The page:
With one of the highest rates of public protests in the world, South Africa has been referred to as ‘the protest capital of the world’. It can be argued that protests arise in the absence of, or lack of, information about relevant and effective democratic processes. Protests affect everyone, including big businesses, which is why all sectors of society also have a role to play in helping to ensure public democratic empowerment.

A panel discussion on the impact of activism at The Trialogue Business in Society Conference 2018 explored the determinants for success, how impact can be measured, as well as some of the ways that donors can support activism.

Democratic access and participation – or the lack thereof

“Activists have an important role in society; to create spaces for people to participate in their country’s progress.” This, according to Axolile Notywala, general secretary of the Social Justice Coalition, who elaborated on the importance of activism for ensuring that people are informed and empowered with the necessary resources to effectively engage democratic processes. Notywala also spoke about the activist’s role to mobilise and enable others to independently raise their own issues.

“Activism is constitutionally sanctioned in our participatory democracy,” said Mark Heywood, executive director at Section27. However, he said, inequality of knowledge meant that people did not know their enormous constitutional power.

“If we are talking about activism and inequality, we need to talk about inequality of participation,” said Notywala. As an example of unequal access and participation, he commented on the fact that lack of clarity on how municipalities decide to allocate money means that the majority are excluded from budgeting processes that directly affect them.

Notywala said that activists shouldn’t be praised, for example, for ensuring that an informal settlement has toilets. “It’s not about accolades, because in awarding activism, the poor person’s narrative gets lost — it becomes someone else’s story. The people on the ground should be able to own the issue, and should be empowered with the democratic power that gives them the voice to raise it themselves,” said Notywala.

Corporate citizenry

Policy analyst at the South African Local Government Association (SALGA), Justin Steyn, advised that there were structural and institutional ways for citizens to get involved in local government. He explained that this also applied to corporate citizens, who have long had a tendency towards neutrality. For example, mining companies could work with mining municipalities to create a social compact that would survive beyond mine closures.

Notywala elaborated on the resourcing role that corporate citizenry could play, explaining that underfunded social justice organisations are unable to scale their efforts for greater impact.

Steyn also noted the important role that corporates could play in holding government to account, by participating in meetings or educating employees to be active citizens.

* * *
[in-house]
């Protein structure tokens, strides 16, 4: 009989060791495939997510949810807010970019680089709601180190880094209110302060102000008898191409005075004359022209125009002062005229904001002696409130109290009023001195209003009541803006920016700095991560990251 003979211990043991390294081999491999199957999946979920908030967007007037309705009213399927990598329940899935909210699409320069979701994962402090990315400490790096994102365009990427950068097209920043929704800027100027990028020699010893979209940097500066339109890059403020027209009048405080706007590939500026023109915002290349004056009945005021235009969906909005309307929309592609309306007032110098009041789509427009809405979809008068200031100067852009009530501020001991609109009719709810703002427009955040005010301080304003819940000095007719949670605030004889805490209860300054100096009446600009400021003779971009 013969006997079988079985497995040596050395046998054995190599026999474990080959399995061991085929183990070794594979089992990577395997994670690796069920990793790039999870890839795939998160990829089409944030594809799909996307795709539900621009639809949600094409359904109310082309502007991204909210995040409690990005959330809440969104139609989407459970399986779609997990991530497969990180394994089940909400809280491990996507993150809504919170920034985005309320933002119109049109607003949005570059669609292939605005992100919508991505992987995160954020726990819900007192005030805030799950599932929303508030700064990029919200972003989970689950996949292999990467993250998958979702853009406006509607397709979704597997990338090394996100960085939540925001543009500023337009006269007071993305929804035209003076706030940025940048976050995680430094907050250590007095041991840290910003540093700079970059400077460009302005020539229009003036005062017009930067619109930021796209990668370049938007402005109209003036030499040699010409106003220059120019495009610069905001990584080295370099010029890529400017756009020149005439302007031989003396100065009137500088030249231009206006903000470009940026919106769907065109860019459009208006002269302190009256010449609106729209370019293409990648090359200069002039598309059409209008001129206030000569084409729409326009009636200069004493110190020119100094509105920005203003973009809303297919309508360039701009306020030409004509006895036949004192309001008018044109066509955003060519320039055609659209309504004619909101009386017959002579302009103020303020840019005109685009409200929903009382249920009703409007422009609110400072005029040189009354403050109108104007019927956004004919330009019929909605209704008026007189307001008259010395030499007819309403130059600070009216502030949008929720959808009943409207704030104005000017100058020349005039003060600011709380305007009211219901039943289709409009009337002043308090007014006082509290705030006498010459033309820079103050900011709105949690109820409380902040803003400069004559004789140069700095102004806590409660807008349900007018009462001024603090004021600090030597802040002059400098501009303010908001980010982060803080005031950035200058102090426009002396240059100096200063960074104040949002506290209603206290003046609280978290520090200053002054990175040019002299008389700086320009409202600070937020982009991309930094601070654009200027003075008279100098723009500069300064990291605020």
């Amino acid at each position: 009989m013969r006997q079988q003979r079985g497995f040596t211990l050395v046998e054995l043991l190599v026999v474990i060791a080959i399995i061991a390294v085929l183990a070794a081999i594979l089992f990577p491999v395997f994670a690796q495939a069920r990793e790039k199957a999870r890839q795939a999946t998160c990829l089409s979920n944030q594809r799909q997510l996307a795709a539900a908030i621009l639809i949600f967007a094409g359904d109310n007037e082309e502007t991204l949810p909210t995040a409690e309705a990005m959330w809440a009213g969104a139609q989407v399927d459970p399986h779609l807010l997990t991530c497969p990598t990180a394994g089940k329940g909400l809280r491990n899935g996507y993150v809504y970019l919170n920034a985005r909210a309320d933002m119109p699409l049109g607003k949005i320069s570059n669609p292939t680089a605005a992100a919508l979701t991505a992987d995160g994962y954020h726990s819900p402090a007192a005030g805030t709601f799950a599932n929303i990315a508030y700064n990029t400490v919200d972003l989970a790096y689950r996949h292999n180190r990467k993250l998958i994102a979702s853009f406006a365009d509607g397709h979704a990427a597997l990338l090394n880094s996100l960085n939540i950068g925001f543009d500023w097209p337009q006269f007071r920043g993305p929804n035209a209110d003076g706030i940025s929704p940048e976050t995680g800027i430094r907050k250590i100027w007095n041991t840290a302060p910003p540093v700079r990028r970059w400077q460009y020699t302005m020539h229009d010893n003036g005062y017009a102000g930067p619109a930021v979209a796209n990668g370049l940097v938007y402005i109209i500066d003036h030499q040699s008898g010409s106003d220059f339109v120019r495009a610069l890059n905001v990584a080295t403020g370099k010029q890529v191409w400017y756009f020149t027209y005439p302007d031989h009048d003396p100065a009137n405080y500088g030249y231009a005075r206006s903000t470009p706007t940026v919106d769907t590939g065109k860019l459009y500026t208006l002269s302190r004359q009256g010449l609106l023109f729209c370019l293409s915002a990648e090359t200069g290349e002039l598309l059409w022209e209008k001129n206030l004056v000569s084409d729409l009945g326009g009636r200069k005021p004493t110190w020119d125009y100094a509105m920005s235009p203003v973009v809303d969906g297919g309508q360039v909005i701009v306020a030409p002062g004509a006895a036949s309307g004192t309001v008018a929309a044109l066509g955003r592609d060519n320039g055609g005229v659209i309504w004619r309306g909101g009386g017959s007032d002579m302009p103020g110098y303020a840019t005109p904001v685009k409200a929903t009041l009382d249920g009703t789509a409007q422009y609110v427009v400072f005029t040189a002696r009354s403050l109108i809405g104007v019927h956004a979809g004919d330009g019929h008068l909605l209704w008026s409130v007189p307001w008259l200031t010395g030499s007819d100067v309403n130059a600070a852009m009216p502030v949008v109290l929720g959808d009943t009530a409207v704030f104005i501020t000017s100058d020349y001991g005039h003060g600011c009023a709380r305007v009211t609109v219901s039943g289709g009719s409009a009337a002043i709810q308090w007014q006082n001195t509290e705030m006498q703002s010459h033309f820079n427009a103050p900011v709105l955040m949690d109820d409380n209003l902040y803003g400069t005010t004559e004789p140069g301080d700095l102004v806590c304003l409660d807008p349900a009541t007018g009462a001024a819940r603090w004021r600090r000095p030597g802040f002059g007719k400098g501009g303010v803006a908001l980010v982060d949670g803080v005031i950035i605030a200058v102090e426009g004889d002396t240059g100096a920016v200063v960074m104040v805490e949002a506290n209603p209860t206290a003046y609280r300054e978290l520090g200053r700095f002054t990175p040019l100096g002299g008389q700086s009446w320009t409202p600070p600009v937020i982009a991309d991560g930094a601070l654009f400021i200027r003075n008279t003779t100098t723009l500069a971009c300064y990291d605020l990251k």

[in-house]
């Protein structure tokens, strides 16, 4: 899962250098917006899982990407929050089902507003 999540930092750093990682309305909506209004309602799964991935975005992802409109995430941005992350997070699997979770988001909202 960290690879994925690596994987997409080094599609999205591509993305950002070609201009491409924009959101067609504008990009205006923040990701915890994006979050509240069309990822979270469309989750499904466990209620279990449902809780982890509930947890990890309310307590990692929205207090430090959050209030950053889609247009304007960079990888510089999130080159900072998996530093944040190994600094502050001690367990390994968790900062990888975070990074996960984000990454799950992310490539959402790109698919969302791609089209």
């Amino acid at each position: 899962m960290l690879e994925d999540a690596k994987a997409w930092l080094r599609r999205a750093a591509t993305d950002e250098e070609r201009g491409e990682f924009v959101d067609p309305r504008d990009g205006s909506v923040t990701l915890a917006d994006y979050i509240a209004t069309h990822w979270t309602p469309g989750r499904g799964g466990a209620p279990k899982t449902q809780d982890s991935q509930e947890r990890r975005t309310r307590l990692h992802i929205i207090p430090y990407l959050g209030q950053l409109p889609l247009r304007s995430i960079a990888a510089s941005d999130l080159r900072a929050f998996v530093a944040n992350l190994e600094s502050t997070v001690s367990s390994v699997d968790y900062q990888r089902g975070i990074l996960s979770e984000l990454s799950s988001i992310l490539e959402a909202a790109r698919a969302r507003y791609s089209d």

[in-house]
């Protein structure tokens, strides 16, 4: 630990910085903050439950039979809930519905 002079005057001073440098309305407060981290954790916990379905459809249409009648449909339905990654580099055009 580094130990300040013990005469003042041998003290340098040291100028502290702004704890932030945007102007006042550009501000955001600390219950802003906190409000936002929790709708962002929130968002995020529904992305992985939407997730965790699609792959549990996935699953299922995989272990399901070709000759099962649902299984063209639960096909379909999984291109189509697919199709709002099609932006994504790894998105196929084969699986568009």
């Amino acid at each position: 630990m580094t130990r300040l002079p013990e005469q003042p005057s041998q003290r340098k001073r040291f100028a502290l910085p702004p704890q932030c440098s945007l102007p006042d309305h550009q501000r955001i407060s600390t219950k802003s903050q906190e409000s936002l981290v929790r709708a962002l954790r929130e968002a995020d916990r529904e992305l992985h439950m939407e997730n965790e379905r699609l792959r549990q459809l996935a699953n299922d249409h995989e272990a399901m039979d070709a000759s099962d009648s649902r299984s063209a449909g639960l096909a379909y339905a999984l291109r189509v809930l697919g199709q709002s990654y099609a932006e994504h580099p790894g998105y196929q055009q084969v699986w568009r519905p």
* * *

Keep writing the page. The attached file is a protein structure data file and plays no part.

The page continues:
Regarding the proposed solution of building partnerships between businesses and activists, Notywala cautioned that it was important for companies’ support not to be seen as replacement of state responsibilities. He further explained that these partnerships should not be seen to serve a particular agenda, but should be built on the basis of mutual support and a shared understanding that they were part of the democratic project of this country.

However, Steyn warned that these partnerships could not be based on money only, as that would compromise the neutrality of both parties. Instead, there was a need for companies to partner with organisations by providing goods, services, and finding other ways to support grassroots movements. Heywood agreed: “We need to be careful that activism isn’t influenced by a donor or agency. The constitution and social justice should determine which causes we support.”

No more time for neutrality; serious support for activism needed

“For the most part, civil society organisations work within the law. But when people are desperate — when they don’t have a voice — they work outside the law, resulting in the violent protests that the country has been experiencing,” said Heywood.

“South Africa would be very different without activism, and social justice activism in particular,” said Heywood. He made the point that pushback against state capture started not in the courts or in business, but by activists who were prepared to court controversy. Only then did business come on board.

Critiquing business for being scared of activists, Heywood said that while activists were required to professionalise, their supporters would not invest in the systems that could facilitate that. Activism was not fully understood, he explained. “If you want to protect this democracy, you need to start taking activism seriously. But, activism often brings about incremental change, without immediately tangible changes,” he said.

This was why it was important for all parts of society to work together, and particularly for business to participate. “I hope that now we have swung things so far that business does not revert to studied neutrality. If that happens, we will find ourselves in another hole a few years down the line,” said Heywood.

Written by Hilary Alexander